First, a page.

blank spacer

The DNA Study:

Over the past several years the University of Leicester has carried out an exhaustive study of the DNA of different groups of people sharing a surname. Turi E. King and Mark A. Jobling, Department of Genetics, at the University, have published their findings in a paper "Molecular Biology and Evolution - Founders, drift and infidelity: the relationship between Y chromosome diversity and patrilineal surnames" which is on line here. In the case of the Swindlehurst/Swinglehurst family, Dr King has issued a letter (November 2008) to 40 of the people who participated in the study (by providing DNA samples) which includes this:

The DNA study shows clearly that all of you receiving this letter are descended from a single ancestor.

The implication of this is that it should be possible to connect the whole world-wide tree, with a bit of effort and a lot of luck.

The area:

Based on information so far identified, the Swindlehurst name originated in the valley of the River Hodder, in the Forest of Bowland, on the very edge of the West Riding of Yorkshire. Names which appear in the early history such as Fair Oak, Park Gate and Stakes are still in use. The area is shown on this Google Earth vertical photograph centred on Ing Wood, historically known as Swindlehurst Ing.

blank spacer

View Larger Map
blank spacer

Ing Wood is considered to be pretty much the centre of the area occupied by the early Swindlehursts. The area shown in the photograph can be changed by using the arrows, and can be enlarged or reduced using the plus and minus buttons.

The area covered by this photograph is contained on Ordnance Survey maps at various scales. The most convenient is Sheet 103 of the Landranger series at a scale of 1:50000, the area of the photograph being approximately the rectangle with co-ordinates (sw corner) SD646444 and (ne corner) SD659454.

The earliest series of maps of this area produced by the Ordnance Survey is a 6 inches to the mile version, issued between 1850 and 1860. The sheets are shown on this page, prepared by Ron Catterall.

On Saturday the 4th April 2009 a small group of members of the Lancashire Archaeological Society visited the site to carry out an eyeball survey of the area, hoping to identify traces of medieval occupation and usage. The weather was less kind than we hoped, and the more recent activities in the area have made it unrecognisable from what it probably looked like 800 years ago. The basic morphology hasn't changed - the river still runs through the valley - but a lot of engineering has taken place. There have been major pipe-line works associated with the Stocks Reservoir project (opened in 1932) and a significant later coniferous implantation along the sides of the gorge has changed its appearance. We walked through the flat land bordering the east bank, north of the aqueduct at the top of the photograph, examined briefly the woodland around this area, and criss-crossed the large field to the east of Ing Wood. The bank and ditch of the medieval park can be seen in parts, and there are signs of later activity (a very pretty lime kiln for instance). But no joy for us.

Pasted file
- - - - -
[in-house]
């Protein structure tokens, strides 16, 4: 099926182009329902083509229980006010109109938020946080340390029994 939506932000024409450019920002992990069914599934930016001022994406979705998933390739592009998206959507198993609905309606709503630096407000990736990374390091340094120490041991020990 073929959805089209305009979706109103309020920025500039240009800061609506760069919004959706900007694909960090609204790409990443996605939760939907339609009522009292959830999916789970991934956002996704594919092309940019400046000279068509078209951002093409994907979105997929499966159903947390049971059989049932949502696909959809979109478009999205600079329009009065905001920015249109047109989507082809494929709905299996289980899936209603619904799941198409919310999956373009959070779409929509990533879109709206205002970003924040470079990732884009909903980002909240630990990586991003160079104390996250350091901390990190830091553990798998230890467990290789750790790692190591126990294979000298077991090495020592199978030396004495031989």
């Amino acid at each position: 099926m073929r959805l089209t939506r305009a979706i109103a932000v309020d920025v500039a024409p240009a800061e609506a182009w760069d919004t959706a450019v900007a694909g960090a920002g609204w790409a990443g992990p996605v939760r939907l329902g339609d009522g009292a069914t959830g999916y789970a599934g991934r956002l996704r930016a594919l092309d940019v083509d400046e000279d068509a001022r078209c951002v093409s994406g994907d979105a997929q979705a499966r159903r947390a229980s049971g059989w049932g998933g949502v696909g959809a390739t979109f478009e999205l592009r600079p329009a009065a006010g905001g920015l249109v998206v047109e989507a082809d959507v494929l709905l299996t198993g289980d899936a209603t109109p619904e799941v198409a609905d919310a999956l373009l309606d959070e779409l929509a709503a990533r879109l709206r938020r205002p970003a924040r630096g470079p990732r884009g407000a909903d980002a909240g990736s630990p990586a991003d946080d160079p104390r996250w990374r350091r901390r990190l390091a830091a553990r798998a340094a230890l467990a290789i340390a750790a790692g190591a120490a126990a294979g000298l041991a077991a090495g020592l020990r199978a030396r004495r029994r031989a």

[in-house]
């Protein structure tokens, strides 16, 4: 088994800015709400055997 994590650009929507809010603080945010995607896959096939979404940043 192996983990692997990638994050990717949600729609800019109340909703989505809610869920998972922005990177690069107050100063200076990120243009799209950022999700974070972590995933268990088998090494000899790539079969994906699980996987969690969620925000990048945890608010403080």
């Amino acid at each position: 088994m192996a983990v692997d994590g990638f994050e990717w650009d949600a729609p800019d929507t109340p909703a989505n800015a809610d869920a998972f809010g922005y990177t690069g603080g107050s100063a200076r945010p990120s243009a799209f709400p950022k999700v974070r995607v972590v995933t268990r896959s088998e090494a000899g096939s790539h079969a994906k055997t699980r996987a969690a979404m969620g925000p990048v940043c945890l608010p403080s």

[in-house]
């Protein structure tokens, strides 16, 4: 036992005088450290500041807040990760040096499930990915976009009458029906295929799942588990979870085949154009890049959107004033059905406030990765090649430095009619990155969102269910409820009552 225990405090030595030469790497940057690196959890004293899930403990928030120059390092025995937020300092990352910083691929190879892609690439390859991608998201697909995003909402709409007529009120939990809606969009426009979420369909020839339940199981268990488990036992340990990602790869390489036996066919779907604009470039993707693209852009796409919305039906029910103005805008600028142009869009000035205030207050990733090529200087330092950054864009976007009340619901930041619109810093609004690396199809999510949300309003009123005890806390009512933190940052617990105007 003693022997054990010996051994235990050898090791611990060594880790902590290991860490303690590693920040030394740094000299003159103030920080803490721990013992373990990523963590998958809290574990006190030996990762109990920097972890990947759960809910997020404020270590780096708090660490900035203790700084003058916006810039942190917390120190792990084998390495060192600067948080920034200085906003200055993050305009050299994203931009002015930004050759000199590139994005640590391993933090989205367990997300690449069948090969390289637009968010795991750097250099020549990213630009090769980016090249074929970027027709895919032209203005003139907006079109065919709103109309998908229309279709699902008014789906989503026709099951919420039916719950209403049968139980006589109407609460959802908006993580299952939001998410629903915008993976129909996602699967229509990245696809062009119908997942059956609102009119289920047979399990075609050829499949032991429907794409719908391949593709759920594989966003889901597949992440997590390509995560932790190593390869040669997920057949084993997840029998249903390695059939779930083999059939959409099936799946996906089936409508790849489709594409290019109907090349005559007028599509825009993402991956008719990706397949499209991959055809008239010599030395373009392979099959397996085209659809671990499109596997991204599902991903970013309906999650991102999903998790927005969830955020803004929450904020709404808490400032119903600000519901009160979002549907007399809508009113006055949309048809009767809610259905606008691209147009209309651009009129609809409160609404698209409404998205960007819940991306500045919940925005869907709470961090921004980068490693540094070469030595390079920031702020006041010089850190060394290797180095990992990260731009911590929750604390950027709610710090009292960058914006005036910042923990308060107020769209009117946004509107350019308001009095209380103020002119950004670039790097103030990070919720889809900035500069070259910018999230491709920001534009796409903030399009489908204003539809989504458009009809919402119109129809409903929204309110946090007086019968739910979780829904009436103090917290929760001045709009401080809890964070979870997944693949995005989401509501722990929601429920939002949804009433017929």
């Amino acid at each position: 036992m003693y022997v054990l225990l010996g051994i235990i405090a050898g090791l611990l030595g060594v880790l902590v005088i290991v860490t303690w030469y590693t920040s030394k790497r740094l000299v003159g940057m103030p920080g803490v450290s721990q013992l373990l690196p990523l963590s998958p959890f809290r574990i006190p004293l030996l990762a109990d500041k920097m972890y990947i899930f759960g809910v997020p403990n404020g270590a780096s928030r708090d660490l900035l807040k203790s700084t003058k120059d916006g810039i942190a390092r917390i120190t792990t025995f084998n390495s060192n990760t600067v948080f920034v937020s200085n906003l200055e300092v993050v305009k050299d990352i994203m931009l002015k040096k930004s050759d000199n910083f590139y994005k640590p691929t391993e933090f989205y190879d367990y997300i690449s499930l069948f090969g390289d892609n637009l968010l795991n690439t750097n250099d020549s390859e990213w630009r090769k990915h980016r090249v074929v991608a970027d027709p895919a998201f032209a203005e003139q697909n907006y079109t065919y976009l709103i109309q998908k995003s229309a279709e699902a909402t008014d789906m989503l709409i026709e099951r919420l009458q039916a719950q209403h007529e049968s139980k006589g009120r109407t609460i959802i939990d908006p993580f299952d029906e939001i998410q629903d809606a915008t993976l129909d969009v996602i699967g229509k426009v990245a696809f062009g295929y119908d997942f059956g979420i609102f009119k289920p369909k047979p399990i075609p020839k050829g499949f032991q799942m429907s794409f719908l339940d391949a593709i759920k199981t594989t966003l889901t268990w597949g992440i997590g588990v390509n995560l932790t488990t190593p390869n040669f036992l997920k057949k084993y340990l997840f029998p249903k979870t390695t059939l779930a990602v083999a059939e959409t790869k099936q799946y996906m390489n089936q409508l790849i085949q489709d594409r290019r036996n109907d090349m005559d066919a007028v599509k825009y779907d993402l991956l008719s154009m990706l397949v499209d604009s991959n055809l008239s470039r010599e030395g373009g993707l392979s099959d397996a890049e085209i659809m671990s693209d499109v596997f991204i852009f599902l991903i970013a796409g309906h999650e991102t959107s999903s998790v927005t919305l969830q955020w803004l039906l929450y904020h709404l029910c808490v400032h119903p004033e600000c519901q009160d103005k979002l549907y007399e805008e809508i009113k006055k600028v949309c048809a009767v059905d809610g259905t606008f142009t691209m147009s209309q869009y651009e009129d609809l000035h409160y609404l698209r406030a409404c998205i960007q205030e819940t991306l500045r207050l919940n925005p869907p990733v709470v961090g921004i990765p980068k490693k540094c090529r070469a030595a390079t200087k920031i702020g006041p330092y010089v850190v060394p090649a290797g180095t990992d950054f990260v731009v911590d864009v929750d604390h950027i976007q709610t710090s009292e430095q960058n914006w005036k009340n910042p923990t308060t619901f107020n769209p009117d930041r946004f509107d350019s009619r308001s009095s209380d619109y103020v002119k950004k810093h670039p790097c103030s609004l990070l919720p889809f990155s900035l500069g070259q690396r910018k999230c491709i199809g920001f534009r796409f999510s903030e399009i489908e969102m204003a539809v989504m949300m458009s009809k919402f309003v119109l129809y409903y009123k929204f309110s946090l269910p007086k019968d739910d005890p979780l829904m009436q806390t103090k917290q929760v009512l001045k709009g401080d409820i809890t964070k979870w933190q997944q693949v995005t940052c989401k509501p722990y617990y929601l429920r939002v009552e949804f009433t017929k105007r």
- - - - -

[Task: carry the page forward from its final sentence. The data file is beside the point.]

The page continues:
The 1893 re-surveyed OS map of the area shows, at the north end of the flat land, a building named as Lilyholme Barn. This structure no longer exists, although evidence of it is still obvious on the ground. It was possibly demolished when the main pipeline was constructed. The building appears to have been of undressed quarry rock, of dry stone construction. Its age cannot be guessed at.

A return visit took place on Easter Sunday (12th April 2009) in glorious sunshine and mostly peace and quiet - ie - early before the Sunday drivers appeared. The photographs are on this page. There is a caption to each picture. Following this visit, we arranged for a representative from the Lancashire County Council's Archaeology Dept (responsible for the County's Historic Environment Record [HER] - formerly the Sites and Monuments Record [SMR]) - to examine the mound of stones on photograph no 19. This site has now been added to the HER, as a potential burial cairn.

Return to the previous page

blank spacer